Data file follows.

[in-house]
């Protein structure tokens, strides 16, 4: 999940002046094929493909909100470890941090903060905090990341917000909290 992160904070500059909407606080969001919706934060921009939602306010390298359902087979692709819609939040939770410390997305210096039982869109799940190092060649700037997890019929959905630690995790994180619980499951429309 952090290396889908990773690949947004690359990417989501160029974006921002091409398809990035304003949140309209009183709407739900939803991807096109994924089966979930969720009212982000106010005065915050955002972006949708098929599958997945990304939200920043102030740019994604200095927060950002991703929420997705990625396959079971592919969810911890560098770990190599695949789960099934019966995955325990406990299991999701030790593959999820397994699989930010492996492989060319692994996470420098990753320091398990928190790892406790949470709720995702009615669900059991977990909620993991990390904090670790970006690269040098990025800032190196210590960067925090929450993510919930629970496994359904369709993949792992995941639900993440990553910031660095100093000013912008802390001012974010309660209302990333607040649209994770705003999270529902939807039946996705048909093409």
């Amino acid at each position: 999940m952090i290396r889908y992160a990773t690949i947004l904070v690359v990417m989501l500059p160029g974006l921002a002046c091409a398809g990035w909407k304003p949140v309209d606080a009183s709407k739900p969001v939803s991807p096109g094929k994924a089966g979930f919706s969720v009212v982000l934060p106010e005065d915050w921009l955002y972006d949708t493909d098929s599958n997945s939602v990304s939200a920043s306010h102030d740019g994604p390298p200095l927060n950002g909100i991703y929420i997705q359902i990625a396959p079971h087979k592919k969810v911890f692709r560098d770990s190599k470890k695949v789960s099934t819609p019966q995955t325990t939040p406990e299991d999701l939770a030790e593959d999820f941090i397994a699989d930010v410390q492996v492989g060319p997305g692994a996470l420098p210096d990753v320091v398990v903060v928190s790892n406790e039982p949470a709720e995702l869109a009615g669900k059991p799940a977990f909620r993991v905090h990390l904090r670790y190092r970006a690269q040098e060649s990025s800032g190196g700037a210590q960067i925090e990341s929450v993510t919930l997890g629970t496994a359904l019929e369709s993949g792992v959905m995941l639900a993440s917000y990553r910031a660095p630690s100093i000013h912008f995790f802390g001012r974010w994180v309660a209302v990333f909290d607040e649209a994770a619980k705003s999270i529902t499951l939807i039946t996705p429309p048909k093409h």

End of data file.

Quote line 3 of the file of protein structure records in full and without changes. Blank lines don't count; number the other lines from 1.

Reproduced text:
């Amino acid at each position: 999940m952090i290396r889908y992160a990773t690949i947004l904070v690359v990417m989501l500059p160029g974006l921002a002046c091409a398809g990035w909407k304003p949140v309209d606080a009183s709407k739900p969001v939803s991807p096109g094929k994924a089966g979930f919706s969720v009212v982000l934060p106010e005065d915050w921009l955002y972006d949708t493909d098929s599958n997945s939602v990304s939200a920043s306010h102030d740019g994604p390298p200095l927060n950002g909100i991703y929420i997705q359902i990625a396959p079971h087979k592919k969810v911890f692709r560098d770990s190599k470890k695949v789960s099934t819609p019966q995955t325990t939040p406990e299991d999701l939770a030790e593959d999820f941090i397994a699989d930010v410390q492996v492989g060319p997305g692994a996470l420098p210096d990753v320091v398990v903060v928190s790892n406790e039982p949470a709720e995702l869109a009615g669900k059991p799940a977990f909620r993991v905090h990390l904090r670790y190092r970006a690269q040098e060649s990025s800032g190196g700037a210590q960067i925090e990341s929450v993510t919930l997890g629970t496994a359904l019929e369709s993949g792992v959905m995941l639900a993440s917000y990553r910031a660095p630690s100093i000013h912008f995790f802390g001012r974010w994180v309660a209302v990333f909290d607040e649209a994770a619980k705003s999270i529902t499951l939807i039946t996705p429309p048909k093409h």